‘THAT ALL MAY READ’: Brown Bag features Library for Blind and Physically Handicapped
Published 4:00 am Friday, August 18, 2017
“There’s nothing like the feel of Braille beneath your fingers.”
That’s the way Tim Emmons described his joy of reading to those who attended the Brown Bag lunch at the Tupper Lightfoot Memorial Library in Brundidge Tuesday.
Emmons is a reader advisor for the Alabama Regional Library for the Blind and Physically Handicapped in Montgomery. He joined Angela Fisher Hall, regional librarian, a guest speaker at the August Brown Bag lunch.
Theresa Trawick, Tupper Lightfoot Memorial Library director, said the Alabama Regional Library for the Blind and Physically Handicapped provides a much-needed service to those who are visually impaired.
“Many people who could benefit from those services don’t know they are available or how to access them,” Trawick said. “We wanted to offer this opportunity as a way of letting the people in our area know about these free services.”
Hall said a misconception could be that to benefit from the services of the Alabama Regional Library BPH one must be legally blind.
“But our services are available to those who cannot see standard print with corrected vision,” Hall said. “The services are also available to those who are certified by a medical doctor or doctor of osteopathy as having a reading disability due to an organic dysfunction. And the services are available to those who have a physical limitation that keeps them from holding a book or turning the pages.”
Those who qualify for the services provided by the Alabama Regional Library BPH may choose from a wide variety of talking books, which are available on a digital cartridges or for download by the patrons. Braille and web-Braille titles are available as well, Hall said.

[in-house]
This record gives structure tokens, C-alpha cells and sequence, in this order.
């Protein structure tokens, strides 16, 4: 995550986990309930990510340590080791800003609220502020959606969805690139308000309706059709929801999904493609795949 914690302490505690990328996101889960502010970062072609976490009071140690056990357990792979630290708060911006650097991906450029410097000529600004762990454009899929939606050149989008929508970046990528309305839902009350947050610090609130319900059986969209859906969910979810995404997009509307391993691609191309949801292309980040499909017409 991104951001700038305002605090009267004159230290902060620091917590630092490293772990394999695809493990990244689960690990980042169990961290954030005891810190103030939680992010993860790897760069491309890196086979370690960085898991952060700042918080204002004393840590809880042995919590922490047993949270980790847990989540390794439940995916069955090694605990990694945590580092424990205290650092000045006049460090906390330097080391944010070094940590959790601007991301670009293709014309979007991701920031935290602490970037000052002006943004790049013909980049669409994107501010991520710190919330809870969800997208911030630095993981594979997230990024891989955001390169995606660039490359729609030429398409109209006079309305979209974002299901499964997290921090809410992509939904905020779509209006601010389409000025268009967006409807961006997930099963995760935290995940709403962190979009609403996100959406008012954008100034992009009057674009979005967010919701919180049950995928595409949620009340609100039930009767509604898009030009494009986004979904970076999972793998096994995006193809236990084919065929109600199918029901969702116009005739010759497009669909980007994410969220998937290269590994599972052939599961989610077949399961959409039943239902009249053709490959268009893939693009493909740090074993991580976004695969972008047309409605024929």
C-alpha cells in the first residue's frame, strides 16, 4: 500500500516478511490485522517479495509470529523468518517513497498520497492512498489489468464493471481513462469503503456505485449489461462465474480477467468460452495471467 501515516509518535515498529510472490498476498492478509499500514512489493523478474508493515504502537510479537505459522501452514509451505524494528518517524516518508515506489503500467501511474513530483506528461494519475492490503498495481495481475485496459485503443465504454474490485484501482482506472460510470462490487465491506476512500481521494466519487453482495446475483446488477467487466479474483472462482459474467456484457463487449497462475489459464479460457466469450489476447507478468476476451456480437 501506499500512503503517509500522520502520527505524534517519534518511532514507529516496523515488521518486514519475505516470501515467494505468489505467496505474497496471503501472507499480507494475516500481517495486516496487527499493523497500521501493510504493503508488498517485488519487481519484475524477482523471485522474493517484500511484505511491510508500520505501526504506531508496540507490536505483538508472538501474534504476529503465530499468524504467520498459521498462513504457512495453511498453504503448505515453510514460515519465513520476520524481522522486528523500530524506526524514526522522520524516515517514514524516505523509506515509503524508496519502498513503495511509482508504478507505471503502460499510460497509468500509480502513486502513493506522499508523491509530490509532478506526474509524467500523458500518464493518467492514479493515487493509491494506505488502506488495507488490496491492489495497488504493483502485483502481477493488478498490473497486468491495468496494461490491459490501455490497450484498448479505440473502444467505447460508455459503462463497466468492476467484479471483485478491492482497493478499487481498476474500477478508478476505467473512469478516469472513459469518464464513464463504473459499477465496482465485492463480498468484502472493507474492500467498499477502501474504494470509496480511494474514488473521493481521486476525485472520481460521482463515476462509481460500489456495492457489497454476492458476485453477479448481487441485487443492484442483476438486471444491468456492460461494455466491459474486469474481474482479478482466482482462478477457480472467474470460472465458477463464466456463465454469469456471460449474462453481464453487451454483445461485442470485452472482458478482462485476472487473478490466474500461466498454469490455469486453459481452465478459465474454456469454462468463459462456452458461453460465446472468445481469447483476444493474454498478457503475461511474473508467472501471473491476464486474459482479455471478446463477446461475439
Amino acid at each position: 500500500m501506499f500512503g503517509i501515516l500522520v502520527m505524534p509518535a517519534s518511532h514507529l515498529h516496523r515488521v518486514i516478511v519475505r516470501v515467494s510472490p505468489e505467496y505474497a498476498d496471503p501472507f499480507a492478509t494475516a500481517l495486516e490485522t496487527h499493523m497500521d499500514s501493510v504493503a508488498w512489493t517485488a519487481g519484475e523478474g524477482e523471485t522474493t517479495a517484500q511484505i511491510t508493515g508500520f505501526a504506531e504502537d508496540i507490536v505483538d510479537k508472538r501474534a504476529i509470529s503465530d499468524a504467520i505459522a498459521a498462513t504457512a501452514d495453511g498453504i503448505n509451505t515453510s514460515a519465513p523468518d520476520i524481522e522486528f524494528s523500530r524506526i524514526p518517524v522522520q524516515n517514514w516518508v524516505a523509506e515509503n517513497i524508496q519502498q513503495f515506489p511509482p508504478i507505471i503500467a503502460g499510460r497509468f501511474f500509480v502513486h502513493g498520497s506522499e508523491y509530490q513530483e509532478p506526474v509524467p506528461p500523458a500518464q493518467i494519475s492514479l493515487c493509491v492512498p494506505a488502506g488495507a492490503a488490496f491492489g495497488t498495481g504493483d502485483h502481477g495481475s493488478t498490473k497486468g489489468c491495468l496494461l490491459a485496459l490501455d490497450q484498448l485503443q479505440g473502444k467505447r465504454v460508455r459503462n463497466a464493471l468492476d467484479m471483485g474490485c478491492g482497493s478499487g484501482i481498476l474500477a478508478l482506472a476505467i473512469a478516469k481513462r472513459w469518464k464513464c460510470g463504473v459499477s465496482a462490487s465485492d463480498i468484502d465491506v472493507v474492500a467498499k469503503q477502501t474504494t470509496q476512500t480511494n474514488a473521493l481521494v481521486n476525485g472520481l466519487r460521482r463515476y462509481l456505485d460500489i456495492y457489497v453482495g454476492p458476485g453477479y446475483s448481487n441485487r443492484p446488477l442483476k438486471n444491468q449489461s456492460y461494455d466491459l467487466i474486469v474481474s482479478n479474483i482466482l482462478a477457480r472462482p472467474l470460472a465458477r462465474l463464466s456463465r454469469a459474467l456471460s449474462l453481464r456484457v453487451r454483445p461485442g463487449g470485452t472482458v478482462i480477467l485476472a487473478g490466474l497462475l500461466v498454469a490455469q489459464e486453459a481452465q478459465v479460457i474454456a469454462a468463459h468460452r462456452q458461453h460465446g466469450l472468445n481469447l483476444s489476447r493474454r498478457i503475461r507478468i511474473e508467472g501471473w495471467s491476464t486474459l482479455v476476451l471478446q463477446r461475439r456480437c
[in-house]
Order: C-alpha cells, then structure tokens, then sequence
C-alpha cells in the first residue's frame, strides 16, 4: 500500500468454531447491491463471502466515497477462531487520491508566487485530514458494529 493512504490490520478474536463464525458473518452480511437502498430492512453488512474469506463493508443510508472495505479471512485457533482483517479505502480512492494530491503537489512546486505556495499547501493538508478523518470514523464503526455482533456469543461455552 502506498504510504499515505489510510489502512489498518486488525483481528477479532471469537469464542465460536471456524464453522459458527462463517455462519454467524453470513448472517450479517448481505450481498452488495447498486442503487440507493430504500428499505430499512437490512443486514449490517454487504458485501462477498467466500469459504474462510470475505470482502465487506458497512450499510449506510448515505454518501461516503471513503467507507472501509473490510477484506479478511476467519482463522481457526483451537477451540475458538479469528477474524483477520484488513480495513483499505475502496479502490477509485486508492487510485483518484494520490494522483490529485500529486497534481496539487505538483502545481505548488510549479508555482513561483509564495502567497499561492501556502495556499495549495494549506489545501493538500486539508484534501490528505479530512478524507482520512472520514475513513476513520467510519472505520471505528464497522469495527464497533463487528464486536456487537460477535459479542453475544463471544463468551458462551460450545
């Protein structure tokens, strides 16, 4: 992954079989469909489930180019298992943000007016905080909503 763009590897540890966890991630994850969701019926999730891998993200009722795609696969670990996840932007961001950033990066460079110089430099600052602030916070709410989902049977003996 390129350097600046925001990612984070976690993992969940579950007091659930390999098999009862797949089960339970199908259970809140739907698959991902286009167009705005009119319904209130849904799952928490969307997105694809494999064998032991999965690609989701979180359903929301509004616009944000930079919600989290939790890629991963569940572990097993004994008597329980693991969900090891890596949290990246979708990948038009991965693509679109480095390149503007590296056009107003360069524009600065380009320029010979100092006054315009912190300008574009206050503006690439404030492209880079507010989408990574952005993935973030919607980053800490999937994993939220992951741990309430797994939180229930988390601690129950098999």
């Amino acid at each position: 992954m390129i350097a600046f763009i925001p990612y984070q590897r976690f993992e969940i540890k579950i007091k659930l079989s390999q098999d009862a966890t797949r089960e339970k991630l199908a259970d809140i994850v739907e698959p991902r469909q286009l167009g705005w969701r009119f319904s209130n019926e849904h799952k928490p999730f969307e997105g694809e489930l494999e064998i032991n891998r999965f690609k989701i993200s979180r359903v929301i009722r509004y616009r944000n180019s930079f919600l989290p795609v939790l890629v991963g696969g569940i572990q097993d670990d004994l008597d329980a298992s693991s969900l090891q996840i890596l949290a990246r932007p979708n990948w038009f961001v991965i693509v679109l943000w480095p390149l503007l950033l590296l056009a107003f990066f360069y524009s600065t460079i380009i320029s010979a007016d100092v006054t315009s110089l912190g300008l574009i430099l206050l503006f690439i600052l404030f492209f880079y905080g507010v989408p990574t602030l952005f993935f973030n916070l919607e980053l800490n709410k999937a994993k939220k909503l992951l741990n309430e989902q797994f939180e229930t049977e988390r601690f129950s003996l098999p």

“The talking books are nothing like the reel tapes that were once used to record books,” she said. “The talking books are not much larger than a standard book and are made available at no charge.”
This program is free and distributes Braille, recorded materials and playback equipment to those who qualify. Free mailing privileges are provided by the U.S. Postal Service.
Emmons, who has been blind since birth, spoke to the Brown Baggers about his love of reading and what the Alabama Regional Library BPH has meant and continues to mean to him.
Emmons began using the library at a young age. He was such an enthusiastic and avid reader that he would call the library from school to order Braille books.
“I would call and say, ‘It’s me, Tim’ and place an order,” Emmons said. “I did that so often that I actually became ‘It’s me, Tim.’”
Emmons said as a reader advisor he has the opportunity to “give back” to those who use the library.
“The library is a strong part of me,” he said. “Reading brings me so much joy and I want to pass that joy on to others. I cannot read enough. I like the talking books but I prefer reading Braille. I like feeling the words.”
Emmons and Hall are dedicated to the library’s creed “That All May Read.”
“We want everyone to have the opportunity to read,” Hall said. “Only 25 people in Pike County use our services. There are 135,000 Alabamians that would qualify. We want to find those people so they may be fully engrained in life through reading.”
For more information about the free services provided by the Alabama Regional Library for the Blind and Physically Handicapped, call 334-213-3906 or email Emmons at email@example.com.